I was very pleased with the results.

About three years later, I had a rear chain break, well actually the master link came apart, lesson learned. The chain wrapped itself around the swing arm, scuffed the underside of the frame and punched a hole in the alternator cover.

It went back to the powder coaters. They stripped all the pieces and this time I decided to go with a gun metal grey.

It's still holding up good today.
 

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Strongly advise against powder coating, in spite of those above who have been happy with it.

The powdercoating process is really not for items of this quality. It is a cheap industrial solution for cheap components exposed to the weather. Garden furniture for example.

You will have problems with it regarding refitting parts, maintaining good electrical earth contacts, and when it chips it will show the undercoat. And as mentioned above, you cannot really touch it up.

Ask yourself why the factory didn't go with the (cheaper) powder coat..

I have rebuilt a lot of bikes, with frames refinished by both methods ( sometimes the owners didn't take my advice)! And back in the '80s when powdercoating first arrived here everybody thought it was THE solution.

But I can assure you that a good two-pack paintjob will be a far better answer.

As to the stripping and reassembling - better if you have some experience in this type of work. It is not as simple as it looks.

If you decide to go ahead with it, take a lot of notes, and a lot of pictures. Particularly of the electrical and cable routing.
 

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Discussion Starter · #10 ·
About the stripping, I have no worries. This isn't the first bike I would take apart. And tools like the "steering stem nut tool" and so, I already have laying around.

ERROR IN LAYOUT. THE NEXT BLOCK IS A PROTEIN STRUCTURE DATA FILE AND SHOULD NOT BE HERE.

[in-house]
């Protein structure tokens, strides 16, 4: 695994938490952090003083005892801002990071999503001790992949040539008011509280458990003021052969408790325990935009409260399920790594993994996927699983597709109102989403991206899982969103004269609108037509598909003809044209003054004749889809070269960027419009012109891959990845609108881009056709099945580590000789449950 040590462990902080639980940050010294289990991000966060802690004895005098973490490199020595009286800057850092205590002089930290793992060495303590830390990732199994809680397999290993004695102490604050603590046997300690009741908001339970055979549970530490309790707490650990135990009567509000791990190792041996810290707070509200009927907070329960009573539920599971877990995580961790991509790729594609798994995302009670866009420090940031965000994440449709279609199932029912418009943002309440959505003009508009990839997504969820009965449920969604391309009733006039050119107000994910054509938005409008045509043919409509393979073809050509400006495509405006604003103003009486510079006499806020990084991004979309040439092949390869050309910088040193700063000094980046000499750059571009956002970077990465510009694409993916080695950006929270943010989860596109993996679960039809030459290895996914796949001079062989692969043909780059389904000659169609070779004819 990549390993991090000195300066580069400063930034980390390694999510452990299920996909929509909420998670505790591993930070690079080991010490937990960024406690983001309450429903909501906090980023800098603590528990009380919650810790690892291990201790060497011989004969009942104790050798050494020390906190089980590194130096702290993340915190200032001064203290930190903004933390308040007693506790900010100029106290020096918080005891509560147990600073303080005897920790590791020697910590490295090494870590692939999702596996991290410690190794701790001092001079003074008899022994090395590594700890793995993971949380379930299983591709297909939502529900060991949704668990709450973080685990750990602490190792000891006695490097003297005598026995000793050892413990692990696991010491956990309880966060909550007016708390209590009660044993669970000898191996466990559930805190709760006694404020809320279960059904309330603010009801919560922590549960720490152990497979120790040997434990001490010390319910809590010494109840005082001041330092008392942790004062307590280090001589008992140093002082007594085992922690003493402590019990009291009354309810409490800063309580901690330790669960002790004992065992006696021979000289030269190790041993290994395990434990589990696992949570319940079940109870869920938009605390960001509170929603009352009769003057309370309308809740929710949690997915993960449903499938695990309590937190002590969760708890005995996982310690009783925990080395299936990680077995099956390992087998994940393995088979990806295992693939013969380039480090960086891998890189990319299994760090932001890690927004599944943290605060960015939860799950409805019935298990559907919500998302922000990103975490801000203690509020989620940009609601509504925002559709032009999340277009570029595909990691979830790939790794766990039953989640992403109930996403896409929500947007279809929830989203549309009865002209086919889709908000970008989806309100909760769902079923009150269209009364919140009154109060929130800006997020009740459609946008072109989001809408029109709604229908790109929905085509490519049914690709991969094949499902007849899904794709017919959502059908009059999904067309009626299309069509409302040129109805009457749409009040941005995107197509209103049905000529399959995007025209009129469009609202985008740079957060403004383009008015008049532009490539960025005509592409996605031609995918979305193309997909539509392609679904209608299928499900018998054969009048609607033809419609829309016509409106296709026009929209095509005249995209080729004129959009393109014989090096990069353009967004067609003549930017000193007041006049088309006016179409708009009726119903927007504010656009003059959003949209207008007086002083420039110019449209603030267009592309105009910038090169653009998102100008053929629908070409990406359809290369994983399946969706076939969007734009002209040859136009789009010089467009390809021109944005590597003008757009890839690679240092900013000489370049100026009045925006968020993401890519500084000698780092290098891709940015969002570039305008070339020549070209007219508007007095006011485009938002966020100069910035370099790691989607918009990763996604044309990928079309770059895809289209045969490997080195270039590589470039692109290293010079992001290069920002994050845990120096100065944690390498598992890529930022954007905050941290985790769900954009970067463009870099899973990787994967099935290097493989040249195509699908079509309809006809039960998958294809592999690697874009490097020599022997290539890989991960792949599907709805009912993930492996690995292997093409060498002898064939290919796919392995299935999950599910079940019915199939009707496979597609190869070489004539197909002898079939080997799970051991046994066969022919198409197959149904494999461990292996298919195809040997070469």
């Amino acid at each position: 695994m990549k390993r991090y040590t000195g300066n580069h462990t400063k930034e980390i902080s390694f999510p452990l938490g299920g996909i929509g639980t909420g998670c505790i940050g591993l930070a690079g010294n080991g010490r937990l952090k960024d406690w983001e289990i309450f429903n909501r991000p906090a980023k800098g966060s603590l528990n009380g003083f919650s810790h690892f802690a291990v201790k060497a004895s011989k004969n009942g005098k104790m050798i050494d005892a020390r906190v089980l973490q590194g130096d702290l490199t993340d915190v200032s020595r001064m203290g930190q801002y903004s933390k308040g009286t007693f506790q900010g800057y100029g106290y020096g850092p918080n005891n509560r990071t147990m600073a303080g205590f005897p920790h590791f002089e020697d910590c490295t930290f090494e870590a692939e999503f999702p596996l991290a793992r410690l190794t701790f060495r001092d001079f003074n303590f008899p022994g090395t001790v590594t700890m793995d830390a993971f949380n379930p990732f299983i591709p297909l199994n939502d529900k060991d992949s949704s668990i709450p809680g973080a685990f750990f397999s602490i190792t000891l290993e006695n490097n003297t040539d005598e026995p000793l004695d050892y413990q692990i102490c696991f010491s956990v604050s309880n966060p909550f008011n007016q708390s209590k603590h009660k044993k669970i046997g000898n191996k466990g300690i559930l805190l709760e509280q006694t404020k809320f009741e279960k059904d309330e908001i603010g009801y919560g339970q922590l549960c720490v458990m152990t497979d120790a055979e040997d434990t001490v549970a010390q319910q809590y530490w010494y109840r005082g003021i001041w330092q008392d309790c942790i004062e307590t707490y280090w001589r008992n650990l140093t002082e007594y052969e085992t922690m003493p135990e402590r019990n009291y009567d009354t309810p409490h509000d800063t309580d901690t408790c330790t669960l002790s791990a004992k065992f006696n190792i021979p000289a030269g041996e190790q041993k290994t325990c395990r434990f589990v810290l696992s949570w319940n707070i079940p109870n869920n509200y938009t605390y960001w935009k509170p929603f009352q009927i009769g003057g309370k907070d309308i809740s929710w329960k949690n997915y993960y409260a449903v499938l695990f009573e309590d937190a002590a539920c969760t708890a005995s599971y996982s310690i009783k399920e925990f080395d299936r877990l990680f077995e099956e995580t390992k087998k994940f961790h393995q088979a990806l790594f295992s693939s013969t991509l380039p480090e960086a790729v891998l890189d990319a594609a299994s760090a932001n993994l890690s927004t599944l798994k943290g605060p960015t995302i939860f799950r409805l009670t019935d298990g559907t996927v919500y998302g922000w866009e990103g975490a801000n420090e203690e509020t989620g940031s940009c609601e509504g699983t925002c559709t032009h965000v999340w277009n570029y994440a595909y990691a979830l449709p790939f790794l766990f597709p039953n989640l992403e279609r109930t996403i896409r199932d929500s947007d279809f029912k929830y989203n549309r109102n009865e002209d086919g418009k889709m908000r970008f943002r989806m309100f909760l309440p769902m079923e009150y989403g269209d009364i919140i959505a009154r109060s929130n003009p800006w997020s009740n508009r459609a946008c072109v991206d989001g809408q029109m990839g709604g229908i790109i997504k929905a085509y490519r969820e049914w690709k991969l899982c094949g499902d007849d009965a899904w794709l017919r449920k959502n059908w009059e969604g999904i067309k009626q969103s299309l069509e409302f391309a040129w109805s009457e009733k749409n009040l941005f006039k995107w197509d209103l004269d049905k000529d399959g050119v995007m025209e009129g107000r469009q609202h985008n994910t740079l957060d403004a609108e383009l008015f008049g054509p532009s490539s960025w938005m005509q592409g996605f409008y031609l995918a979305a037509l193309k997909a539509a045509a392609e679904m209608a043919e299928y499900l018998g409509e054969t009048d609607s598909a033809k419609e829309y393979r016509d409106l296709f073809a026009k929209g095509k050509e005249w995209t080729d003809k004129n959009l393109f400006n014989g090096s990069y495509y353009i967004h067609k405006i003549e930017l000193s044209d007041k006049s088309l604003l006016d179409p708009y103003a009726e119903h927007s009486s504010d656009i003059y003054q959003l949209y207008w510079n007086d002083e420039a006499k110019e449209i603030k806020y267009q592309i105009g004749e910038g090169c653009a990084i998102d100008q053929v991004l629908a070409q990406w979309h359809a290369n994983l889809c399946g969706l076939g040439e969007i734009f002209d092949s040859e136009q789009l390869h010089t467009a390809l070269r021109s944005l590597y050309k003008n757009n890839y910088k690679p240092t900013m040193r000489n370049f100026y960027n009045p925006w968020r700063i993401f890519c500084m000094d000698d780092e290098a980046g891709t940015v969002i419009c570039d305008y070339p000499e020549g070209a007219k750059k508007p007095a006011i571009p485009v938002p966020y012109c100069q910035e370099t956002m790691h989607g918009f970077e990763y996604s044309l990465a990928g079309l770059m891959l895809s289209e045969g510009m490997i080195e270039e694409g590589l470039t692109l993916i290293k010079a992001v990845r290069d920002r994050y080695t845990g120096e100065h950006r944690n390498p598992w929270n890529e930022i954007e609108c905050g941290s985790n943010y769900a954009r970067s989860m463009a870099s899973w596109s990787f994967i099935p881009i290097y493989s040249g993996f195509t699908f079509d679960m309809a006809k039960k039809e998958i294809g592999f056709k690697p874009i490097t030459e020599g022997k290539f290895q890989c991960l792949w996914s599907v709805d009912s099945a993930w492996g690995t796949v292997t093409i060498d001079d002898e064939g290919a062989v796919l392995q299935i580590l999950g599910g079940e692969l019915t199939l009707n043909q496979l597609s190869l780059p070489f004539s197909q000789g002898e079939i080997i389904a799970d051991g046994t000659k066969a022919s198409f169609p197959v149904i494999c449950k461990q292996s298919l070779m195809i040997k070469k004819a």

Indeed the electrical wiring routing will be the most complicated I think. So pictures will be taken along the way :)

The frame has no accidents, so hidden cracks or structural damage won't be an issue.
What surprises me the most, is the fact that so little of you have coated the frame. At first I surely was pro coating, but now I hear all your stories and arguments, it does make sense to paint the frame.
Actually, the only thing that stops me from painting, is the fact that it is not such a small job to repaint a frame. And that when i even slightly scratch the frame, that the paint would begin to chip and that all the work would be for nothing. It's just a job that I don't wan't to do again and therefore, I would choose the more durable proces. But as I said, after your arguments, paint makes more sense.
Any other persons who have coated the frame and have any negative experience whit this proces?
 

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The frame has no accidents, so hidden cracks or structural damage won't be an issue.
I was referring more to potential future damage. Steel can get stressed/fatigued underneath the PC and you'd never know it until it fails. Kind of the same philosophy as "never paint a wooden ladder.";)